After working in your personal slave labor baking camp your hands are cracked and your eyes are red. Time now to wrap all those carefully made cookies to deliver. And what do you get in return? Someone else's homemade cookies.

7. THE GROANING BOARD-AND COOK

Back in July the Polynesian Christmas recipe book seemed like a good idea. Now that the Shitake mushrooms burned and the Tahini paste curdled, even the pineapple stuffing with Macadamia nuts won't save the day.

Tattoo this across your forehead: Same Old, Same Old. Men don't like change. They want the same old mashed potatoes, the same old dressing, and the same old cook-hopefully.

8. YOU SHOULDN'T HAVE---REALLY!

You don't expect a total stranger to know your secret desires, your little dislikes, your special color or scent-so why should you expect your flesh and blood to have a clue?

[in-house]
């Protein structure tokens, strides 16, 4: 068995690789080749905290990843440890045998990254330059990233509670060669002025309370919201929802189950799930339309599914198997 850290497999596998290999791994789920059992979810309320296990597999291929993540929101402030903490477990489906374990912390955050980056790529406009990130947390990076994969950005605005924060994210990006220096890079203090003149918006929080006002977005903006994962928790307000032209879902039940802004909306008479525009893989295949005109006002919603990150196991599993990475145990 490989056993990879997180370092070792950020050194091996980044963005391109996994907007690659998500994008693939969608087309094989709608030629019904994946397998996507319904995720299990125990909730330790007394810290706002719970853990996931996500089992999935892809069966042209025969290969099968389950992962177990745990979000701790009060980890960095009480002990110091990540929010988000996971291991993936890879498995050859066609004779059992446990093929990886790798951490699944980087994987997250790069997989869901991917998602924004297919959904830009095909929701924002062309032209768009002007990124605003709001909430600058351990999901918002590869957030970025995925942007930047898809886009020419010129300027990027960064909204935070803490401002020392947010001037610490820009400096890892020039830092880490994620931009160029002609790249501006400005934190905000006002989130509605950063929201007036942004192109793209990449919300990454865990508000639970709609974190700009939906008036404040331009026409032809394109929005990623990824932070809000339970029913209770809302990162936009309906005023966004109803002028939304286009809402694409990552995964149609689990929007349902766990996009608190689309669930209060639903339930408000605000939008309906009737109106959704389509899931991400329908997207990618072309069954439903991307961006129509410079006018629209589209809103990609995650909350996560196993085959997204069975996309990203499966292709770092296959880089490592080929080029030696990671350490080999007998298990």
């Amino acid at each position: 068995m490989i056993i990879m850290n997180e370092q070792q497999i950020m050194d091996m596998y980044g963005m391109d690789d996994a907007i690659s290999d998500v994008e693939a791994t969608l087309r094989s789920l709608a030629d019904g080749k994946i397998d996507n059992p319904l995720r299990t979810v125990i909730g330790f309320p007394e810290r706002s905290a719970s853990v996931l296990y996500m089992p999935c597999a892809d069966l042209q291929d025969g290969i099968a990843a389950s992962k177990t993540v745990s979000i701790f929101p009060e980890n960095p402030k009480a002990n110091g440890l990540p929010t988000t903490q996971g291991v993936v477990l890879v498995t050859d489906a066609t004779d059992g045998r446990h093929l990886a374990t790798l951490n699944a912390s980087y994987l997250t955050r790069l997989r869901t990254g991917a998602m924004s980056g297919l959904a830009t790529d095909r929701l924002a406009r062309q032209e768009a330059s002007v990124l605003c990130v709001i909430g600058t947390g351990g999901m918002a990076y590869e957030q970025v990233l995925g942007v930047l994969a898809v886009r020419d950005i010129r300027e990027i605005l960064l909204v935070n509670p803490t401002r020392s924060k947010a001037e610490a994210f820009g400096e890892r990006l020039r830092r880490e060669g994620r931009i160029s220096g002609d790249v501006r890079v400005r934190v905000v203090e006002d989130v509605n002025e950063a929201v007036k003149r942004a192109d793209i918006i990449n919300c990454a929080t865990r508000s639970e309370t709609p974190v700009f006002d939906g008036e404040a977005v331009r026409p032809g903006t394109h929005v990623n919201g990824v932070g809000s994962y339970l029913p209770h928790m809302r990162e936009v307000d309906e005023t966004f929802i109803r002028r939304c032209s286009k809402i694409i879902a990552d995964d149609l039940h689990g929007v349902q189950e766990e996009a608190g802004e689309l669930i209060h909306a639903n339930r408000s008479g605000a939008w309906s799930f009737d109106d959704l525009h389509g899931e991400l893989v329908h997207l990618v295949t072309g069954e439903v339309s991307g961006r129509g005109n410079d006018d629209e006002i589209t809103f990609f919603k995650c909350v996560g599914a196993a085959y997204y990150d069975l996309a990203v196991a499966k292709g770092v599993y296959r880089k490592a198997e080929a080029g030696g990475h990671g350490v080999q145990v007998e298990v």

By now you know to put on that big smile and insist that it is wonderful and they are wonderful. Then sneak it back to the store and get what you really wanted.

9. CHRISTMAS MELTDOWNS

At some point you lose your cool. You sit in the corner blathering like a fool because you have one Christmas card left of the 346 you stamped and are minus one little stamp.

You are given the hint for a "must-have" present too late-- the "won't want' one is already under the tree. Avoid the rush-have the meltdown before December 6, then you can float in a daze through the rest of the season.

10. THE OTHER HALF

Let's face it, ladies - men have a wonderful holiday. Wouldn't you, if you watched football all weekend and did your shopping on December 24 at 6pm?